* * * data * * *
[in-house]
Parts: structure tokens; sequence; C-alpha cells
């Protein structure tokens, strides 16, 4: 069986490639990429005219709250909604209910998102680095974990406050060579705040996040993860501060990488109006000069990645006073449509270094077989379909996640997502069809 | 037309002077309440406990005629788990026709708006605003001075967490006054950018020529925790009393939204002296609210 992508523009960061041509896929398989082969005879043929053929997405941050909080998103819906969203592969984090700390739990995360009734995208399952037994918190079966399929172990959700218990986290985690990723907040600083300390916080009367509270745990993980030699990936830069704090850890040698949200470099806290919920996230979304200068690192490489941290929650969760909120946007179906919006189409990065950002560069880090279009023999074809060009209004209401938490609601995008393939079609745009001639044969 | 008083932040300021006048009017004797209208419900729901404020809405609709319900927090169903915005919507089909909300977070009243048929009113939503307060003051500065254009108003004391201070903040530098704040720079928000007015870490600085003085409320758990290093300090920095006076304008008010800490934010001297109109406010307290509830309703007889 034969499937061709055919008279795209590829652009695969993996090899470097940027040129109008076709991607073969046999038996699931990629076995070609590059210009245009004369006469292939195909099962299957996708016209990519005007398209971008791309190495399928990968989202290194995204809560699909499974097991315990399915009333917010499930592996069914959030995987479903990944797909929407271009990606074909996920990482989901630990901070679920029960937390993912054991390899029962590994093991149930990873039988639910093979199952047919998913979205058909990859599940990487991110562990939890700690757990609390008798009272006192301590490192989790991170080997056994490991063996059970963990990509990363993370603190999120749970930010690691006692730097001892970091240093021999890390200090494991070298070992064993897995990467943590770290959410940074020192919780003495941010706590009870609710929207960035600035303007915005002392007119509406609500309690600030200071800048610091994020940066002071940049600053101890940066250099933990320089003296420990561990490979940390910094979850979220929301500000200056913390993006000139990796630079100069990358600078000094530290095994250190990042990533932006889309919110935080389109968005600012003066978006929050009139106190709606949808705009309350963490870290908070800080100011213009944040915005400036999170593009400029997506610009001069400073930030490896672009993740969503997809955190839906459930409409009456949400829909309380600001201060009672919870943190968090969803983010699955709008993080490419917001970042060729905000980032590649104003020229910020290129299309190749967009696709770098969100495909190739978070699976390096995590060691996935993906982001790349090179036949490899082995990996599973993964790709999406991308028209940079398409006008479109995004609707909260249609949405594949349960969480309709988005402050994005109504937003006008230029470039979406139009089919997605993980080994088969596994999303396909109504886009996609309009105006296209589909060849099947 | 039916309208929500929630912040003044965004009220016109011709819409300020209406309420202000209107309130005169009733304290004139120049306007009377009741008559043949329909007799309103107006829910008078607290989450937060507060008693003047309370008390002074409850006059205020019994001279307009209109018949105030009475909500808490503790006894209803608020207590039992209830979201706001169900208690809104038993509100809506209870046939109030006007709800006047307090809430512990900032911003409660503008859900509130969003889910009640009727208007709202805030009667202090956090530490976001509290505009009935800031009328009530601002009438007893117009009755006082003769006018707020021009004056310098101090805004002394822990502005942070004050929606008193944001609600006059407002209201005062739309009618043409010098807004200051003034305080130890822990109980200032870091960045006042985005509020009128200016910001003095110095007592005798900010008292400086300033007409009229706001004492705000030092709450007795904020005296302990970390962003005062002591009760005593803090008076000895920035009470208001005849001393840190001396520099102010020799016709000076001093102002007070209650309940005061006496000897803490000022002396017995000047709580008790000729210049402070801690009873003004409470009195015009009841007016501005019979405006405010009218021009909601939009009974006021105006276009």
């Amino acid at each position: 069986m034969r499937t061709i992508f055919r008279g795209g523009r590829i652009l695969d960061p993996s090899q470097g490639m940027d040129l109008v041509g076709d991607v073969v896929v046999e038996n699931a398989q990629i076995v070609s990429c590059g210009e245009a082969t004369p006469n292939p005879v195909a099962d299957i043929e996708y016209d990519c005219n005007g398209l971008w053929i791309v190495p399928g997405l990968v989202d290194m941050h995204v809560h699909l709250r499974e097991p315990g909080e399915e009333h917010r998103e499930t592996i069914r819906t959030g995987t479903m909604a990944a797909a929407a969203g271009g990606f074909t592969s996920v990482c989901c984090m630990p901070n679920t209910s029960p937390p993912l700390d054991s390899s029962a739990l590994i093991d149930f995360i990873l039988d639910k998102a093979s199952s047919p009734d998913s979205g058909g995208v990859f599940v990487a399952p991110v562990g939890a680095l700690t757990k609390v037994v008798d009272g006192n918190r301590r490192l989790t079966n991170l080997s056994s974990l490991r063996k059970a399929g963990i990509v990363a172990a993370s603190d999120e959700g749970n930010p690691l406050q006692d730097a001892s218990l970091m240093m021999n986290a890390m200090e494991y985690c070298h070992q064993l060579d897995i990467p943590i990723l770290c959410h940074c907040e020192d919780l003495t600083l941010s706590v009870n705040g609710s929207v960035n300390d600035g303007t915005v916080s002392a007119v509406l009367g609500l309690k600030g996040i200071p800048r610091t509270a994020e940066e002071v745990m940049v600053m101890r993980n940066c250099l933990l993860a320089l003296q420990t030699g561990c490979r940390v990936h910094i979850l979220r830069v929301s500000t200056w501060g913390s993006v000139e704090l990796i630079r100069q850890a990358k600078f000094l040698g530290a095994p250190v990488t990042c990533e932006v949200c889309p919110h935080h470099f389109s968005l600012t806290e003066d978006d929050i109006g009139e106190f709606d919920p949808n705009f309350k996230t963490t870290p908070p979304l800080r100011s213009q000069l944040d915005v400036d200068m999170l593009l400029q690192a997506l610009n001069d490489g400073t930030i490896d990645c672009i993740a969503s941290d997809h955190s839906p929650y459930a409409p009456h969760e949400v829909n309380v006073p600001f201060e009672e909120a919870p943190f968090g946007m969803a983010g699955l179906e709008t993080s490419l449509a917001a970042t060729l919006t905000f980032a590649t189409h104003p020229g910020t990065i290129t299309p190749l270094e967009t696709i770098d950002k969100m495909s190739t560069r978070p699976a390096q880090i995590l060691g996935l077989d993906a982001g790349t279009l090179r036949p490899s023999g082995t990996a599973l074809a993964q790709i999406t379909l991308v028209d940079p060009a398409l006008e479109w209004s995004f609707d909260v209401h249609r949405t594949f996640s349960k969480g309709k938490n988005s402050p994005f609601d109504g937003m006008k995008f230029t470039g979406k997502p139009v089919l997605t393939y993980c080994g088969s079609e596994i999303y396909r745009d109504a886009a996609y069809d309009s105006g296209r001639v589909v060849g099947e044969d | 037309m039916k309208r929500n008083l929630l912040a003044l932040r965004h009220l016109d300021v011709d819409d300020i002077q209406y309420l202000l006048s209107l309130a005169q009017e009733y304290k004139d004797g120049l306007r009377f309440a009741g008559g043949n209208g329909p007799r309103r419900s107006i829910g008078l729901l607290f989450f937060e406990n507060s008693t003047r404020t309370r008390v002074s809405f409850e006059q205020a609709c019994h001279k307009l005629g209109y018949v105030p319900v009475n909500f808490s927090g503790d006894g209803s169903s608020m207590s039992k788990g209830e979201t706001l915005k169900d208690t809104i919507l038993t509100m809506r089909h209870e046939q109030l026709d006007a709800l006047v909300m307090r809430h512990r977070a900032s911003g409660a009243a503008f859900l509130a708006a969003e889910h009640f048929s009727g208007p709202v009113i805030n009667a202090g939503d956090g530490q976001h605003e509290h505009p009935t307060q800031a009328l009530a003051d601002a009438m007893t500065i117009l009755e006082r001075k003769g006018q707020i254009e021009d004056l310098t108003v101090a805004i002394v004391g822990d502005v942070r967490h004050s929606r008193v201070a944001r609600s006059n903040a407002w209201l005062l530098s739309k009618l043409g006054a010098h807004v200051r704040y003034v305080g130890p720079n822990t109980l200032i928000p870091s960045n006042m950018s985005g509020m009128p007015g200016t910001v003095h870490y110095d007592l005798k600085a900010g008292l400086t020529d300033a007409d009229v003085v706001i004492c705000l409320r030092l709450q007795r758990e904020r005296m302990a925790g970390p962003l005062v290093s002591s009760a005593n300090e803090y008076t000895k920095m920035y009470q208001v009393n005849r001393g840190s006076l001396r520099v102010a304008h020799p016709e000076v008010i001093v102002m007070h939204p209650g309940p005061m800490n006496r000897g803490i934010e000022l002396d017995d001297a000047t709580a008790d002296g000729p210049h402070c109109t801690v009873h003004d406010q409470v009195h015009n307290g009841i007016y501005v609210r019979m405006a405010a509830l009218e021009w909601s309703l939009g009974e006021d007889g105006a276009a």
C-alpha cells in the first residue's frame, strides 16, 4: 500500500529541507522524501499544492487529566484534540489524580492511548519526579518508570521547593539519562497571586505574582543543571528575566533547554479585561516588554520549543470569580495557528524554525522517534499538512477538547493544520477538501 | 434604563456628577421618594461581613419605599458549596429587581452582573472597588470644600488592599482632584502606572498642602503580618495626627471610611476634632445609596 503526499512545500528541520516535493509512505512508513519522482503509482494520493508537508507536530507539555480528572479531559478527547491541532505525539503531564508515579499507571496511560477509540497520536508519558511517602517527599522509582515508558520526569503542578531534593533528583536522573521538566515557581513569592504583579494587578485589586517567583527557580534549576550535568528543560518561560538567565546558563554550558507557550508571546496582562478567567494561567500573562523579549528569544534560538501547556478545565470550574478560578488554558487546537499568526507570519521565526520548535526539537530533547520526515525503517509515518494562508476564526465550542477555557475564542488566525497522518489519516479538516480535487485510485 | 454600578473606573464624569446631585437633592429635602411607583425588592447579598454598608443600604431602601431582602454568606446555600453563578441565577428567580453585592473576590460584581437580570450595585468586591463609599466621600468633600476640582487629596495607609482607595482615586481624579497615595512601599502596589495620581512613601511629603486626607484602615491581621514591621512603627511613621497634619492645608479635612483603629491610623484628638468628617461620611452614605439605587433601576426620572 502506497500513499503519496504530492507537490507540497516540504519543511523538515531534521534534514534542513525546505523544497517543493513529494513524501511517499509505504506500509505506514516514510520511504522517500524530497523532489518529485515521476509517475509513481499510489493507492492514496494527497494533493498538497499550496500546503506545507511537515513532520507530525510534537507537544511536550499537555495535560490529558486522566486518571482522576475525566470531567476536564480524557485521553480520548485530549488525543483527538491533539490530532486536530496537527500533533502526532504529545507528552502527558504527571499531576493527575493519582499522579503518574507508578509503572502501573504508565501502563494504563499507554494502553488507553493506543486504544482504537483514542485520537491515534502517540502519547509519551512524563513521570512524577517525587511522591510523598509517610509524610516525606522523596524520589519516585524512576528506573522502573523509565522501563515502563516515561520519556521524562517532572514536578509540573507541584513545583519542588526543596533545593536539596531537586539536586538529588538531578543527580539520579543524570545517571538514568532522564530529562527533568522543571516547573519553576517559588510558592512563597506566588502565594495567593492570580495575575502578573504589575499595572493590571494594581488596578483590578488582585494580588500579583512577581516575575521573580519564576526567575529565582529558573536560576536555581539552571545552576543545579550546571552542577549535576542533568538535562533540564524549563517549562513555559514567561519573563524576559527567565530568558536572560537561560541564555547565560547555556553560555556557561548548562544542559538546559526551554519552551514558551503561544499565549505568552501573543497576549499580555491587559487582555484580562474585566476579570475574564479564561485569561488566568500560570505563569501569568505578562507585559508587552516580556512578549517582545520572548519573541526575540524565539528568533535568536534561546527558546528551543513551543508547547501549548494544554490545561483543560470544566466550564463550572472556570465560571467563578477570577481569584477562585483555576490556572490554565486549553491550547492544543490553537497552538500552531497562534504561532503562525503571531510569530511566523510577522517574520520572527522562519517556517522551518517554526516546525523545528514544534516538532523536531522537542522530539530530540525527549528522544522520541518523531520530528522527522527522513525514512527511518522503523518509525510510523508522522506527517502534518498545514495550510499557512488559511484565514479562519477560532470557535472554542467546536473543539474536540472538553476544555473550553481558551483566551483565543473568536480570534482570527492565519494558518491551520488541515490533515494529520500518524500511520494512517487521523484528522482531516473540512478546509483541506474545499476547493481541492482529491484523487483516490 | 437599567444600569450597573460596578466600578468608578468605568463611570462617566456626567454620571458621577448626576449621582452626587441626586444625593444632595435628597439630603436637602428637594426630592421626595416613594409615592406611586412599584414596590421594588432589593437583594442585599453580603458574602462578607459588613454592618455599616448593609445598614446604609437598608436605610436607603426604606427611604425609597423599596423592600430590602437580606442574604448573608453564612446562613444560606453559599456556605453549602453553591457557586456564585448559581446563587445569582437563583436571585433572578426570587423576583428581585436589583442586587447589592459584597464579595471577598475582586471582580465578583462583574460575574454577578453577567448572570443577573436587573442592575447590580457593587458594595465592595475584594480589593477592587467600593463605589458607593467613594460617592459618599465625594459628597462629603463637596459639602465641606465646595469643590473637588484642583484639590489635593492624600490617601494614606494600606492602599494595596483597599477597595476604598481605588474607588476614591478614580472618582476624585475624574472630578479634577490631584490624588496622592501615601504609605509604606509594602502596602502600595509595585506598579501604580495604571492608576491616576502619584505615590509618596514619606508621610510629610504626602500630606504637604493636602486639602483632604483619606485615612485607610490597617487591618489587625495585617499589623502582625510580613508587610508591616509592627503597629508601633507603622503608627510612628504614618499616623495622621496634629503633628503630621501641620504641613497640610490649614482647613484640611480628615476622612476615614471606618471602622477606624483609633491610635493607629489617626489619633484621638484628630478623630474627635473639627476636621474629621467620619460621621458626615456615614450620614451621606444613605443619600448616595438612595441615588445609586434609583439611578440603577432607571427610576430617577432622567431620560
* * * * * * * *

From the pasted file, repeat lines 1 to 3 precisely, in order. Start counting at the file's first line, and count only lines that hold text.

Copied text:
[in-house]
Parts: structure tokens; sequence; C-alpha cells
């Protein structure tokens, strides 16, 4: 069986490639990429005219709250909604209910998102680095974990406050060579705040996040993860501060990488109006000069990645006073449509270094077989379909996640997502069809 | 037309002077309440406990005629788990026709708006605003001075967490006054950018020529925790009393939204002296609210 992508523009960061041509896929398989082969005879043929053929997405941050909080998103819906969203592969984090700390739990995360009734995208399952037994918190079966399929172990959700218990986290985690990723907040600083300390916080009367509270745990993980030699990936830069704090850890040698949200470099806290919920996230979304200068690192490489941290929650969760909120946007179906919006189409990065950002560069880090279009023999074809060009209004209401938490609601995008393939079609745009001639044969 | 008083932040300021006048009017004797209208419900729901404020809405609709319900927090169903915005919507089909909300977070009243048929009113939503307060003051500065254009108003004391201070903040530098704040720079928000007015870490600085003085409320758990290093300090920095006076304008008010800490934010001297109109406010307290509830309703007889 034969499937061709055919008279795209590829652009695969993996090899470097940027040129109008076709991607073969046999038996699931990629076995070609590059210009245009004369006469292939195909099962299957996708016209990519005007398209971008791309190495399928990968989202290194995204809560699909499974097991315990399915009333917010499930592996069914959030995987479903990944797909929407271009990606074909996920990482989901630990901070679920029960937390993912054991390899029962590994093991149930990873039988639910093979199952047919998913979205058909990859599940990487991110562990939890700690757990609390008798009272006192301590490192989790991170080997056994490991063996059970963990990509990363993370603190999120749970930010690691006692730097001892970091240093021999890390200090494991070298070992064993897995990467943590770290959410940074020192919780003495941010706590009870609710929207960035600035303007915005002392007119509406609500309690600030200071800048610091994020940066002071940049600053101890940066250099933990320089003296420990561990490979940390910094979850979220929301500000200056913390993006000139990796630079100069990358600078000094530290095994250190990042990533932006889309919110935080389109968005600012003066978006929050009139106190709606949808705009309350963490870290908070800080100011213009944040915005400036999170593009400029997506610009001069400073930030490896672009993740969503997809955190839906459930409409009456949400829909309380600001201060009672919870943190968090969803983010699955709008993080490419917001970042060729905000980032590649104003020229910020290129299309190749967009696709770098969100495909190739978070699976390096995590060691996935993906982001790349090179036949490899082995990996599973993964790709999406991308028209940079398409006008479109995004609707909260249609949405594949349960969480309709988005402050994005109504937003006008230029470039979406139009089919997605993980080994088969596994999303396909109504886009996609309009105006296209589909060849099947 | 039916309208929500929630912040003044965004009220016109011709819409300020209406309420202000209107309130005169009733304290004139120049306007009377009741008559043949329909007799309103107006829910008078607290989450937060507060008693003047309370008390002074409850006059205020019994001279307009209109018949105030009475909500808490503790006894209803608020207590039992209830979201706001169900208690809104038993509100809506209870046939109030006007709800006047307090809430512990900032911003409660503008859900509130969003889910009640009727208007709202805030009667202090956090530490976001509290505009009935800031009328009530601002009438007893117009009755006082003769006018707020021009004056310098101090805004002394822990502005942070004050929606008193944001609600006059407002209201005062739309009618043409010098807004200051003034305080130890822990109980200032870091960045006042985005509020009128200016910001003095110095007592005798900010008292400086300033007409009229706001004492705000030092709450007795904020005296302990970390962003005062002591009760005593803090008076000895920035009470208001005849001393840190001396520099102010020799016709000076001093102002007070209650309940005061006496000897803490000022002396017995000047709580008790000729210049402070801690009873003004409470009195015009009841007016501005019979405006405010009218021009909601939009009974006021105006276009």